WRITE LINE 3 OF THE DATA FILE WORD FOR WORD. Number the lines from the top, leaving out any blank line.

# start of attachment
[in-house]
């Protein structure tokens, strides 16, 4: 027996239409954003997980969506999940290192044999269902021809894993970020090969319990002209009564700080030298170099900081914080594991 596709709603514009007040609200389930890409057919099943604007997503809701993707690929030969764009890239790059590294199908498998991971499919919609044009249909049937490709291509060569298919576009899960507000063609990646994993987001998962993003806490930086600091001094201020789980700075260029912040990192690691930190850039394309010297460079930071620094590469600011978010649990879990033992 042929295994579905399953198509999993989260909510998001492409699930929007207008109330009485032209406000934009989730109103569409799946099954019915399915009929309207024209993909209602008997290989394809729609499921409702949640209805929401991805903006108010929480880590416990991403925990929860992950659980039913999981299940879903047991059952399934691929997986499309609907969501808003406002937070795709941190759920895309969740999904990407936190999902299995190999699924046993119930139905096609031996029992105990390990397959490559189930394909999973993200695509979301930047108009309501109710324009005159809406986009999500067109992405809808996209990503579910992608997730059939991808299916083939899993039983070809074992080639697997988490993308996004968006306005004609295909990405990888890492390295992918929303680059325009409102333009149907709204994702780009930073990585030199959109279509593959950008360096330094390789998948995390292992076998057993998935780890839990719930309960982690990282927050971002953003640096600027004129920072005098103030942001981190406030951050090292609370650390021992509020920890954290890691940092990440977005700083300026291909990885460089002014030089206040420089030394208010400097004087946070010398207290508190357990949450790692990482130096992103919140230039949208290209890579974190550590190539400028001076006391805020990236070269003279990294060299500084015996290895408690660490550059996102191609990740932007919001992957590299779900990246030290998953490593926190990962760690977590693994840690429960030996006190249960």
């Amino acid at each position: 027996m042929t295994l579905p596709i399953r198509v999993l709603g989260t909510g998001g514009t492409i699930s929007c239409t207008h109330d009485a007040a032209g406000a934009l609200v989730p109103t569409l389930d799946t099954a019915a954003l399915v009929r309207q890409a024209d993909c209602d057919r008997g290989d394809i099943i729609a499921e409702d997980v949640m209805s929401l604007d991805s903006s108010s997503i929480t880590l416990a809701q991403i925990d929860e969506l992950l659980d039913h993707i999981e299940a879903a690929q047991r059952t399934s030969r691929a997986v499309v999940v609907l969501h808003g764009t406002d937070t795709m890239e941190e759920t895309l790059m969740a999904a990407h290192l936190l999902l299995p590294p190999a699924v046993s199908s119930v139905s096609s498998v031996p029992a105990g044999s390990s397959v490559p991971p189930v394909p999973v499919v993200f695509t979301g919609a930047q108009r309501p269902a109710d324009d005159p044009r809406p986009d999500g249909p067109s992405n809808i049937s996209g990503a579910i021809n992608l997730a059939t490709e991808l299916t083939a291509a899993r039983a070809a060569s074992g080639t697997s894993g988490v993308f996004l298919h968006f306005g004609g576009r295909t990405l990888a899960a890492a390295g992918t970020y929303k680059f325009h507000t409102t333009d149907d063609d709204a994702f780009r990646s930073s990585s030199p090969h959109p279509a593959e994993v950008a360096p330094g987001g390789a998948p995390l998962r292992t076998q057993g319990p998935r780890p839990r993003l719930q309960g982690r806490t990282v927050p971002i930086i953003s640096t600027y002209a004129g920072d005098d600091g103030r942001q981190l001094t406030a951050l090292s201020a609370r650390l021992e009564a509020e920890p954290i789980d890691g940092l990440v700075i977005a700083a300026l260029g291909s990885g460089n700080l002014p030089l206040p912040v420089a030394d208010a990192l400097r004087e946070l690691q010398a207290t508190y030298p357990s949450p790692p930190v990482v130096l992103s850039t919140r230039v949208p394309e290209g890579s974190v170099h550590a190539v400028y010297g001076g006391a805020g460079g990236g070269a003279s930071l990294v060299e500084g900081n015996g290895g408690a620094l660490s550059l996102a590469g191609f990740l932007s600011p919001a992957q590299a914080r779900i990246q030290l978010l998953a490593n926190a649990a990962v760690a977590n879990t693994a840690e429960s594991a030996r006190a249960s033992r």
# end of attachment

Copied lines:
């Amino acid at each position: 027996m042929t295994l579905p596709i399953r198509v999993l709603g989260t909510g998001g514009t492409i699930s929007c239409t207008h109330d009485a007040a032209g406000a934009l609200v989730p109103t569409l389930d799946t099954a019915a954003l399915v009929r309207q890409a024209d993909c209602d057919r008997g290989d394809i099943i729609a499921e409702d997980v949640m209805s929401l604007d991805s903006s108010s997503i929480t880590l416990a809701q991403i925990d929860e969506l992950l659980d039913h993707i999981e299940a879903a690929q047991r059952t399934s030969r691929a997986v499309v999940v609907l969501h808003g764009t406002d937070t795709m890239e941190e759920t895309l790059m969740a999904a990407h290192l936190l999902l299995p590294p190999a699924v046993s199908s119930v139905s096609s498998v031996p029992a105990g044999s390990s397959v490559p991971p189930v394909p999973v499919v993200f695509t979301g919609a930047q108009r309501p269902a109710d324009d005159p044009r809406p986009d999500g249909p067109s992405n809808i049937s996209g990503a579910i021809n992608l997730a059939t490709e991808l299916t083939a291509a899993r039983a070809a060569s074992g080639t697997s894993g988490v993308f996004l298919h968006f306005g004609g576009r295909t990405l990888a899960a890492a390295g992918t970020y929303k680059f325009h507000t409102t333009d149907d063609d709204a994702f780009r990646s930073s990585s030199p090969h959109p279509a593959e994993v950008a360096p330094g987001g390789a998948p995390l998962r292992t076998q057993g319990p998935r780890p839990r993003l719930q309960g982690r806490t990282v927050p971002i930086i953003s640096t600027y002209a004129g920072d005098d600091g103030r942001q981190l001094t406030a951050l090292s201020a609370r650390l021992e009564a509020e920890p954290i789980d890691g940092l990440v700075i977005a700083a300026l260029g291909s990885g460089n700080l002014p030089l206040p912040v420089a030394d208010a990192l400097r004087e946070l690691q010398a207290t508190y030298p357990s949450p790692p930190v990482v130096l992103s850039t919140r230039v949208p394309e290209g890579s974190v170099h550590a190539v400028y010297g001076g006391a805020g460079g990236g070269a003279s930071l990294v060299e500084g900081n015996g290895g408690a620094l660490s550059l996102a590469g191609f990740l932007s600011p919001a992957q590299a914080r779900i990246q030290l978010l998953a490593n926190a649990a990962v760690a977590n879990t693994a840690e429960s594991a030996r006190a249960s033992r």